Jan 27, 2018
Today’s movie is “A Futile & Stupid Gesture” (2018), starring Will Forte and Martin Mull as Doug Kenney, the co-founder of National Lampoon and the driving force behind “National Lampoon’s Animal House” and “Caddyshack”. The film takes a slightly sanitized look at Kenney’s early days at the Harvard Lampoon through the release of “Caddyshack”, with an insane ensemble cast representing some of the biggest names in comedy during the 1970s and 1980s.
The film is told in mostly chronological order, using Martin Mull as a modern Doug Kenney narrating his story and Will Forte turning in an excellent performance as 1970s Doug Kenney. This storytelling choice opens up a lot of potential which director David Wain and writers Michael Colton and John Aboud exploit with zeal, full of excellent camera work, plenty of fourth wall breaks, and saturated with one-liners, keeping the audience on their toes.
Doug’s story is broken up into three distinct sections. The first section revolves around the formation and rise of the National Lampoon magazine by Doug and Henry Beard (Domhnall Gleeson), including the assembly of the now legendary writing team, and their expansion into other mediums and venues. The second section follows Doug’s first major breakdown, when he leaves the magazine unexpectedly, and the chaos surrounding the media empire when he returns and Henry leaves. The last section follows Doug’s relationship with Chevy Chase (Joel McHale) and Doug’s brief career in films, with only two credits before having another breakdown.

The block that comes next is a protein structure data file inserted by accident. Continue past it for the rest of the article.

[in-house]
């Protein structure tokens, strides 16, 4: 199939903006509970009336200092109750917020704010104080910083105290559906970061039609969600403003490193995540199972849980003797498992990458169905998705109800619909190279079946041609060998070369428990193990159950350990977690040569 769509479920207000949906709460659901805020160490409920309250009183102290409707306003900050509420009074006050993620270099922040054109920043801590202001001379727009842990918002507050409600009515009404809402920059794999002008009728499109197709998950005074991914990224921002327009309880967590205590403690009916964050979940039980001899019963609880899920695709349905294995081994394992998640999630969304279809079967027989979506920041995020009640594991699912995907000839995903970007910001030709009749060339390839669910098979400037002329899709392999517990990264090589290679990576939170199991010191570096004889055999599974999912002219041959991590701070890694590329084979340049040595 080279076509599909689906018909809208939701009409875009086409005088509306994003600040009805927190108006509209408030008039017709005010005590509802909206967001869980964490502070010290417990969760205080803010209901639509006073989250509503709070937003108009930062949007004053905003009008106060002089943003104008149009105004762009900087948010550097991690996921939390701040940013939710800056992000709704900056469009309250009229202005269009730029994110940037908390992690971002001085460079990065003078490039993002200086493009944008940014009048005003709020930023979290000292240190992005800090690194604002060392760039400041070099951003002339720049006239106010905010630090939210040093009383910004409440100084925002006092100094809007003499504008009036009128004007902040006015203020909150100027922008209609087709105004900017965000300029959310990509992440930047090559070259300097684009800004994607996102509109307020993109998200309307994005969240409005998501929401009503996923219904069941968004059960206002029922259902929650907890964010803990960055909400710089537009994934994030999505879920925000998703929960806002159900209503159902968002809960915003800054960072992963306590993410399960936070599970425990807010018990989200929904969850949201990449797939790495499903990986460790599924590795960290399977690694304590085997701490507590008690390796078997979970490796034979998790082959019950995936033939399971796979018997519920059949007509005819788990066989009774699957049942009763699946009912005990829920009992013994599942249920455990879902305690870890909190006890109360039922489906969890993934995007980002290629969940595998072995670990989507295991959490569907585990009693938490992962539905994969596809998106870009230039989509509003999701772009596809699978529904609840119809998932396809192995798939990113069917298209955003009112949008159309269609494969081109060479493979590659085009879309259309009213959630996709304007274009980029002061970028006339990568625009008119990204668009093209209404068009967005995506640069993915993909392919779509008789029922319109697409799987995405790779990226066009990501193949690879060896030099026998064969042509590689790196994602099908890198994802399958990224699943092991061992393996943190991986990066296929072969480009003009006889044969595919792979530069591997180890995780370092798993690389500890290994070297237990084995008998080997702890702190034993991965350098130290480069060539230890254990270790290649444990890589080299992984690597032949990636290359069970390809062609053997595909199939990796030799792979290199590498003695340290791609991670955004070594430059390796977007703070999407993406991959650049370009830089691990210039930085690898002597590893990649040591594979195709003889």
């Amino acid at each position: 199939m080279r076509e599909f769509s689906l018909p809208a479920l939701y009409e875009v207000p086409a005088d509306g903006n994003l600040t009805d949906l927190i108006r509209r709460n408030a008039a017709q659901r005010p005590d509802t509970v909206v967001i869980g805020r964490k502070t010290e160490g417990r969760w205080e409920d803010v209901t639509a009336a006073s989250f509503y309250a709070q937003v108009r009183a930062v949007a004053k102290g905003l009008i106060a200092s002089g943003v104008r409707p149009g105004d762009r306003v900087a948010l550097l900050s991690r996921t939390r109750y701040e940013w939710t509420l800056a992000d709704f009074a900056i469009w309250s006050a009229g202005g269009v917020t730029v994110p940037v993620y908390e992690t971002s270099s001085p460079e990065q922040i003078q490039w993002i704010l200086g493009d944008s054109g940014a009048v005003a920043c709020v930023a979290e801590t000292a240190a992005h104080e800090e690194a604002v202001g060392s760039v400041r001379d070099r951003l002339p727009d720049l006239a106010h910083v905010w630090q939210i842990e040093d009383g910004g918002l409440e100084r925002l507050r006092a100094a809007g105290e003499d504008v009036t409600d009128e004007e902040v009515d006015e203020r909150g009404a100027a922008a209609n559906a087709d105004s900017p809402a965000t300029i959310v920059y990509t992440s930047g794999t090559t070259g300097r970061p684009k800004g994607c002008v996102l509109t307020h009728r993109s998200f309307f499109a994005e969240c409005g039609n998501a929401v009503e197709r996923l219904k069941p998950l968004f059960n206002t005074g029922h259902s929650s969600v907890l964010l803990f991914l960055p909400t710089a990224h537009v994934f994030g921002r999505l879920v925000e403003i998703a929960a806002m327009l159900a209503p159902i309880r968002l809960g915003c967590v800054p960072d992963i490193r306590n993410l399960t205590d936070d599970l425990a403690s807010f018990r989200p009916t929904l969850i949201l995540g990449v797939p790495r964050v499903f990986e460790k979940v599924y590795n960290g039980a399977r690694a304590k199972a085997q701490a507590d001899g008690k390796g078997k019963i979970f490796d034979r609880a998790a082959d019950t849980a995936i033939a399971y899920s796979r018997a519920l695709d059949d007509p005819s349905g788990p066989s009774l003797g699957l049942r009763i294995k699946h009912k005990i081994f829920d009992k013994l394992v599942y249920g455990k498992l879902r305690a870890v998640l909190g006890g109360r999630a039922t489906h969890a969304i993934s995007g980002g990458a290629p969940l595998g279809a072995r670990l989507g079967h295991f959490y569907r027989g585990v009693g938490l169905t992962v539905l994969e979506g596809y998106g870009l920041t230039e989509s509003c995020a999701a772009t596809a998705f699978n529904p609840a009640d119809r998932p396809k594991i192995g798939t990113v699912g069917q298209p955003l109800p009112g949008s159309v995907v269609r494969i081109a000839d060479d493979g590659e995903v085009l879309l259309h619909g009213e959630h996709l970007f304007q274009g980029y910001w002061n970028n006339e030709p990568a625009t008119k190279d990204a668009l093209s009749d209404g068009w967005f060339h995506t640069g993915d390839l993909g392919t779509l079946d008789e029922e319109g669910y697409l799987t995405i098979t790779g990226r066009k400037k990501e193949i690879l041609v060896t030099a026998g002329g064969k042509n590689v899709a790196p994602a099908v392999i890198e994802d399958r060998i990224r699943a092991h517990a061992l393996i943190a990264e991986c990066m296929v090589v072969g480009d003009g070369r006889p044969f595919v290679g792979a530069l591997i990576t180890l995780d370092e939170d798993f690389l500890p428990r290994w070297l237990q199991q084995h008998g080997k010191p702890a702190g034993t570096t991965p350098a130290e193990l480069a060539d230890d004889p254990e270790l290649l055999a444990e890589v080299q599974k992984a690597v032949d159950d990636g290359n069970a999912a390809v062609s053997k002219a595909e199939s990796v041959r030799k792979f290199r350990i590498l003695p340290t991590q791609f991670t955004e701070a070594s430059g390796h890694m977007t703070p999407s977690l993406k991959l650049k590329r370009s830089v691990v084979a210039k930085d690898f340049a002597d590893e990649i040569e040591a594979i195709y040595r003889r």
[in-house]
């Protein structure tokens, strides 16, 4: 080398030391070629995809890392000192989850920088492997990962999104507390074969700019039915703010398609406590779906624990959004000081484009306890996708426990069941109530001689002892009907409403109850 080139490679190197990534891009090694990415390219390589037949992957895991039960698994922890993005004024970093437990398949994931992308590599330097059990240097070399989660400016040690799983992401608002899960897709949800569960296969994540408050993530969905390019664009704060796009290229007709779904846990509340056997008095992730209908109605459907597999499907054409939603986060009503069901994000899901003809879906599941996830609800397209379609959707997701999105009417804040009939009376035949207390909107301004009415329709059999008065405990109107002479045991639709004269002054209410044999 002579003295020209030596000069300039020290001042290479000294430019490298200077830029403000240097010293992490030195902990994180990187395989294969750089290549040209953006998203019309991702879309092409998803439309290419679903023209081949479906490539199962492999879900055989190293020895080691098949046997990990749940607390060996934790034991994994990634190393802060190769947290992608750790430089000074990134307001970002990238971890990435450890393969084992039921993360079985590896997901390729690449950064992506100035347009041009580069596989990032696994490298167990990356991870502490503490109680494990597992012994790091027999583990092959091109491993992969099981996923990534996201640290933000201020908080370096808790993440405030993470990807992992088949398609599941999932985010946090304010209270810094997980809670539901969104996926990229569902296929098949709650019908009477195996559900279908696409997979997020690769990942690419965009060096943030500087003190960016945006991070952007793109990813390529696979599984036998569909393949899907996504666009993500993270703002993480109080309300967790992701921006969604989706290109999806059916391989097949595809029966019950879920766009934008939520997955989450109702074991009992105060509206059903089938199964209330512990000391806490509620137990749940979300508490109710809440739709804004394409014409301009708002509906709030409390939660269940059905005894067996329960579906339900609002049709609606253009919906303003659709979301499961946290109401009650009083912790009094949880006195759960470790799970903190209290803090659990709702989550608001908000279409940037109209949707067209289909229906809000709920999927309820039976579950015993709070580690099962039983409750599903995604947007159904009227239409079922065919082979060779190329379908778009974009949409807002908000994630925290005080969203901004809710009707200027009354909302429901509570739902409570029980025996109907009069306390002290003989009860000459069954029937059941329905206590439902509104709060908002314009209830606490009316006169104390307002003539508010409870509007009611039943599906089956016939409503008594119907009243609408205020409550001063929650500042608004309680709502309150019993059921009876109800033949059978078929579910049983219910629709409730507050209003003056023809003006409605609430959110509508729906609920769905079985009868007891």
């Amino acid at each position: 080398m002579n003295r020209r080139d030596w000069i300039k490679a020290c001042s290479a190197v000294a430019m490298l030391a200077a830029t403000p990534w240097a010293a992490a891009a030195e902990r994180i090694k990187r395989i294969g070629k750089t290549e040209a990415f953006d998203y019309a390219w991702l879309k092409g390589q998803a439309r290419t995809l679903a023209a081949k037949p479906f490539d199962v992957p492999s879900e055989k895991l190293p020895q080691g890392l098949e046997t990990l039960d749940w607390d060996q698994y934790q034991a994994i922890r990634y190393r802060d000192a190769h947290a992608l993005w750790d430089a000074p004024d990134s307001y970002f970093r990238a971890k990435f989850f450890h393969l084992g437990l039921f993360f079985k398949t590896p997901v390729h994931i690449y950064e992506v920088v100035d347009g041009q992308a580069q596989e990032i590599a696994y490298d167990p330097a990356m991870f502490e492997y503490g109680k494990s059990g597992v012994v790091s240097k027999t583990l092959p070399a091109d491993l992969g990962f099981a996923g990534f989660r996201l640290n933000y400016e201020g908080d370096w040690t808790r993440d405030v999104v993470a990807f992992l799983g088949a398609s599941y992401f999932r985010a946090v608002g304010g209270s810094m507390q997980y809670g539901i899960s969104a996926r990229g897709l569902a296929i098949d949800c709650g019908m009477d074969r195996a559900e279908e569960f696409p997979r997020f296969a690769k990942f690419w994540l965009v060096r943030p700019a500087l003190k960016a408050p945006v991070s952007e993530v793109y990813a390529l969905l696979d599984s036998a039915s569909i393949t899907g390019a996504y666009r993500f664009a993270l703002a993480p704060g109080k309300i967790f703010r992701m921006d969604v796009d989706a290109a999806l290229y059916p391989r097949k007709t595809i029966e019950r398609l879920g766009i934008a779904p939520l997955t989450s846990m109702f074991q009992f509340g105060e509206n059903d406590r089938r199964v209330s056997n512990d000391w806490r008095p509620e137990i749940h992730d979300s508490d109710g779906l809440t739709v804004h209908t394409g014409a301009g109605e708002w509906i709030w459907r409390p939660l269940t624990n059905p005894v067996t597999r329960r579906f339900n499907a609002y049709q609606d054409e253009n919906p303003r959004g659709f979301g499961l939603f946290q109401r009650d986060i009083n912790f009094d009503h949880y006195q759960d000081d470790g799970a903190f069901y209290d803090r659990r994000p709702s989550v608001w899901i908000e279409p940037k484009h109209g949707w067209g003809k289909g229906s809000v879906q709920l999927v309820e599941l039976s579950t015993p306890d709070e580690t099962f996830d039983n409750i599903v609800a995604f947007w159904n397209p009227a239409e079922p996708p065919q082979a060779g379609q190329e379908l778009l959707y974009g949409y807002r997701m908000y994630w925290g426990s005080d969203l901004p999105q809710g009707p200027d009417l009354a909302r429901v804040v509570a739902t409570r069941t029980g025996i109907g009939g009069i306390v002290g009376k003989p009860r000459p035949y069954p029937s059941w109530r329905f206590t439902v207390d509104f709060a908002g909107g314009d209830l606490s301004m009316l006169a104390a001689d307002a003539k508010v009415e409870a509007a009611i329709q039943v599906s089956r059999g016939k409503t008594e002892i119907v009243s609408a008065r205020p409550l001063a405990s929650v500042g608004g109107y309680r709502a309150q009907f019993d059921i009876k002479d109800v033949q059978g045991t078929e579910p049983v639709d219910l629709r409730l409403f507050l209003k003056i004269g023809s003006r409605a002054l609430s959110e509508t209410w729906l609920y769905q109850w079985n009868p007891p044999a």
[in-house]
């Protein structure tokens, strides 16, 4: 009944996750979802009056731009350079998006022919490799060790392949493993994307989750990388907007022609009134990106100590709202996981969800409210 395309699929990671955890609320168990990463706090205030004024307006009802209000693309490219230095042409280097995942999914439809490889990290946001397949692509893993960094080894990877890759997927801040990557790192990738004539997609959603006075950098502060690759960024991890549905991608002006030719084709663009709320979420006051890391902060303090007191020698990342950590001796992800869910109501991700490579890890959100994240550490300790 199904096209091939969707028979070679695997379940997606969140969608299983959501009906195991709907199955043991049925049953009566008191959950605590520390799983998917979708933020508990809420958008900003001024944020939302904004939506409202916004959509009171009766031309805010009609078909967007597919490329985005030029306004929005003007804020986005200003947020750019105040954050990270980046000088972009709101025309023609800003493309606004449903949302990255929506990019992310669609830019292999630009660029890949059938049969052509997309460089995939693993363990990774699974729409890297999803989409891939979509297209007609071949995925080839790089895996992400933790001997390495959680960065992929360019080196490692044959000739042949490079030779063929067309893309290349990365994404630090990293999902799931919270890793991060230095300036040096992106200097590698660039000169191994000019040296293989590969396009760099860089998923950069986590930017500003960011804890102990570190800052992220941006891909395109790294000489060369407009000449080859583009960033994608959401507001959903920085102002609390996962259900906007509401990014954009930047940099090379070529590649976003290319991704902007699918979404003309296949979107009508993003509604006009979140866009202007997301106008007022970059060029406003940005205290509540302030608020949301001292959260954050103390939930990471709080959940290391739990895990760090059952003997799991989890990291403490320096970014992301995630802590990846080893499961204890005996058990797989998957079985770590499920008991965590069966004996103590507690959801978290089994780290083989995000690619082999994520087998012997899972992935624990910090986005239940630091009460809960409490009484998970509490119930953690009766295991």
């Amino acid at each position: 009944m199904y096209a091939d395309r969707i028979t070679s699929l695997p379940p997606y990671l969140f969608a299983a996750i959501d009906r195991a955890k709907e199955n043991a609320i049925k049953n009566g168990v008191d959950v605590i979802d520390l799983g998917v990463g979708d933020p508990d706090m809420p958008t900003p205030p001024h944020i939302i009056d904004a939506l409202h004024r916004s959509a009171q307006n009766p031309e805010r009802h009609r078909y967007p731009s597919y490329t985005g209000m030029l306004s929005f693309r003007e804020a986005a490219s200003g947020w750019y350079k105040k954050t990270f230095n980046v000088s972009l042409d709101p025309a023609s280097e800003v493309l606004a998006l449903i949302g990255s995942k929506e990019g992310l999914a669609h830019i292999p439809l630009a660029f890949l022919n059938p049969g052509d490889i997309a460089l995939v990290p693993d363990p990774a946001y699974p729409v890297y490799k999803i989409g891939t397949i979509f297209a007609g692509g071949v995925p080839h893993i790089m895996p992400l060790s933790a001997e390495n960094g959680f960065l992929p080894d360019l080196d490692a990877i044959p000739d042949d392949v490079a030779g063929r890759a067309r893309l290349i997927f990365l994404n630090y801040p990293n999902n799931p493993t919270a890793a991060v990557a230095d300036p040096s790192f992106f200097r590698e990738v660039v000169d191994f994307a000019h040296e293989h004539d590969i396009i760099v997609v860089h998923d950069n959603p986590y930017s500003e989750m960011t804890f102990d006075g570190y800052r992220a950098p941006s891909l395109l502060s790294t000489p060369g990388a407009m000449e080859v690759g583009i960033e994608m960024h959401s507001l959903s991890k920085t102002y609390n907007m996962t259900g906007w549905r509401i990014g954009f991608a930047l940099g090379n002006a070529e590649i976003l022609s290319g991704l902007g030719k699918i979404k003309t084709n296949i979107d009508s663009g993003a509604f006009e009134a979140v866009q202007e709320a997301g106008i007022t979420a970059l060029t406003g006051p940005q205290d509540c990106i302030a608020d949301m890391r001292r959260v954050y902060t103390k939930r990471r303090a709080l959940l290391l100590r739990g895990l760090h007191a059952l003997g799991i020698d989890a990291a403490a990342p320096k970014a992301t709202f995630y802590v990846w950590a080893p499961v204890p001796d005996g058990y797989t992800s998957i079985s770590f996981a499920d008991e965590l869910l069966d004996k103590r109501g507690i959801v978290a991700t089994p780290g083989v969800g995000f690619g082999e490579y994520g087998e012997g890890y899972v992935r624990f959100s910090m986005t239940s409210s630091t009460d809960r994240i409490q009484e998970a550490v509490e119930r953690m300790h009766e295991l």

Doug’s personal life takes a mostly back seat in the film, but inserts itself for the major highlights. And while the focus in “A Futile & Stupid Gesture” is on Doug Kenney, surrounding the film is the rise of an entire generation of writers and actors directly influenced by National Lampoon, and insightful looks into how Doug reacted to every success and failure, his own and those of others.
It would be difficult to measure the impact of National Lampoon on comedy as a whole, or the influence of Doug Kenney’s work when he was at his best. The film does sanitize a lot of the very offensive content they published, and while I don’t think we’ve lost anything significant in developing political/social correctness, I do think the boundaries that Doug and Henry pushed opened up entirely new avenues for comedy, some of which are still being explored today. I would like to believe folks can appreciate his genius while still being critical of his choices, and I believe the film does a great job riding that line.
Rotten Tomatoes: 56%
One Movie Punch: 8.2/10
“A Futile & Stupid Gesture” (2018) is rated TV-MA and is streaming on Netflix.